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OBITUARY

ARCHDEACON FANCOURT

THE MAN WITH MANY FRIENDS.

Very sincere regret will be felt at the announcement that the Yen, Archdeacon "Thomas Fancourt, one of the oldest and best-known Churchmen in New Zealand, who had been seriously ill forj. some weeks, died at his residence in Coro-mandel-street at 1 o'clock this morning.

' The late Archdeacon Fancourt was a quiet, unobtrusive and practical Christian man to all who knew and respected him—and such were not" confined to the Anglican Communion. His father and grandfather before him were clergymen in the Church of England, and his son, the Key. William Fancourt is vicar of a Wellington parish.

The late Archdeacon was born at Malvern, Worcestershire, on 22nd January, 1840, and was educated at Lancing College, .Susses. He came to New Zealand from Cawnpore, where, after seeing service as a missionary, his health broke down, and he had to give up the work for which he had studied at the famous > St. Augustine's College, Canterbury. When the Archdeacon arrived in Wellington it was a very small town compared with what it is to-day. "Possibly some 7000 people—^perhaps more," he said when asked by' a representative of. The Post some time ago to tell something of his experiences here.

"But," he added, "if our life then was simple, we were a- very happy family in those days. We had no strikes, no divisions. We lived frugally; we never locked our doors; and always felt in perfect safety. I suppose we were as simple and happy a. community as you might wish to find in those days.

"The churchmanship among the laity was of an old-fashioned type. The people brought out their old ideas and associations with them from England, and these ideas remained unchanged, these associations were revered long after they* had undergone changes in England. What is known as the Tractarian movement, or Catholic revival, did not reach the shores of New Zealand until some years later.

"The eynodical system was already in vogue in New Zealand when I came. . Although there were different schools of thought followed by the clergy, yet dur- ' ing the whole of my ministerial career there has been no party strife whatevei in this diocese, and almost uniformity of ritual, and that by no means extreme. Personally, I think it preferable to have uniformity of ritual, lor, although you may not get exactly what you like, I think uniformity is better than violent contrasts." EARLY WELLINGTON. There were some twelve or thirteen clergymen in Bishop Abraham's diocese when Archdeacon Fancourt arrived. Although the episcopal See did not include South Taranaki, it then took in Hawkes Bay. It- was a wide district, and in many parts* lonely one. "Apart from the surveyors," said Archdeacon, Fancourt, "I think I knew move about the.country tli3n any other man at that time. Travelling was long and arduous, and places were hidden away in the bush that had to be reached."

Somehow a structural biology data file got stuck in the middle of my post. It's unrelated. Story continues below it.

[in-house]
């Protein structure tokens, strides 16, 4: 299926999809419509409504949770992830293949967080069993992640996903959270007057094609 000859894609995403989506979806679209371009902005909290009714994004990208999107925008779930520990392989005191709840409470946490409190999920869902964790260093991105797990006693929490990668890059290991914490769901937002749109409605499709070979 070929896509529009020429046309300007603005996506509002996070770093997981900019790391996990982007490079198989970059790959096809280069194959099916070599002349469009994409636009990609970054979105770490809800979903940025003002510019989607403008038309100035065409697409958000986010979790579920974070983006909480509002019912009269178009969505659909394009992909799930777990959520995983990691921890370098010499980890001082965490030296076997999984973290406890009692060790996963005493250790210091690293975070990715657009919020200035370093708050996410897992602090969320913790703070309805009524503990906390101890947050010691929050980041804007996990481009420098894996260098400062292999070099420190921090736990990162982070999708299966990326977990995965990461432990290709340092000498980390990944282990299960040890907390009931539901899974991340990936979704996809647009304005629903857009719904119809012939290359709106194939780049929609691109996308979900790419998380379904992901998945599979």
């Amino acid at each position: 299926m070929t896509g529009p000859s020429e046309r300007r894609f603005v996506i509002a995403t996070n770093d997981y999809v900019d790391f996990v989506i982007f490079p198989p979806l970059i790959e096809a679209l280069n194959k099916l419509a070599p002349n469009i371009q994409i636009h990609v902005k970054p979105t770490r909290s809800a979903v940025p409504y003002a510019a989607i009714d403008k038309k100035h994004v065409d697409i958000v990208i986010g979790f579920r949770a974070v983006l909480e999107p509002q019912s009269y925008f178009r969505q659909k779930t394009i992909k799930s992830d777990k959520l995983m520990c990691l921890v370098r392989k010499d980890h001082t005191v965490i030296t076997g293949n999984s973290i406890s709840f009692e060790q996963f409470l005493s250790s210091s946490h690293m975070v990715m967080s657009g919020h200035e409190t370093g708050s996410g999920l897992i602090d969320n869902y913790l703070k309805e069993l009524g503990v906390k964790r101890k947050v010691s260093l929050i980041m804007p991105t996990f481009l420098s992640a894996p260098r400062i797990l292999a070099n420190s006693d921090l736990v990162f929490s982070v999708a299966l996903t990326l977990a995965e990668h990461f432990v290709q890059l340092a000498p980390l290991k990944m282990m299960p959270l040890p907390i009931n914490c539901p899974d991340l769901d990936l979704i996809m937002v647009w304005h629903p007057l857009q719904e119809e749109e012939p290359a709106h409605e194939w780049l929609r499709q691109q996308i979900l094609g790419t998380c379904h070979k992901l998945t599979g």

Archdeacon Fancourt was ill charge at Karori and Porirua up till 1870, when he was appointed to the charge of St. James, Lower Hutt, where he remained for fourteen years, 'when he was appointed ddocesan secretary, a post he retained until his death. In 1838 he was appointed Archdeacon. He was ordained priest (the first) in St. Paul's proCathedral in 1867. He was examining chaplain and Bishop's commissary to Bishops Hadfield and Wallis, and also to Bishop Sprott. He had had a largo experience of parochial work, both in the Hutt 'and Porirua districts, but the chief work of his ministry during the past thirty years vras devoted to organising the country districts, and this it was that had given him such an extensive geographical acquaintance with the Wellington provincial district.

"My health has never been very robust," said the Archdeacon, in conclusion of the interview, "and yet I have been spared to work vigorously for many long years—years not only of hard work, but of great joy and happiness. I would not exchange them for any others were I to begin my life over again." Archdeacon Fancourt has left,a family of one son (Mr. W. M. Fancourt, Vicar of St. Thomas's, Wellington South), and three daughters, Mrs. Harrison Fletcher (England], Mrs. Nevins (Annedale, Tenui), and Miss Fancourt (Wellington South). Mrs. Fancourt died some years ago.

The funeral will take place on Moriday. A service will be held in St. Paul's pro-Cathedral. The* interment will be made in the Bolton-street Cemetery.

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Permanent link to this item

http://paperspast.natlib.govt.nz/newspapers/EP19190201.2.18

Bibliographic details

OBITUARY, Evening Post, Volume XCVII, Issue 28, 1 February 1919

Word Count
739

OBITUARY Evening Post, Volume XCVII, Issue 28, 1 February 1919

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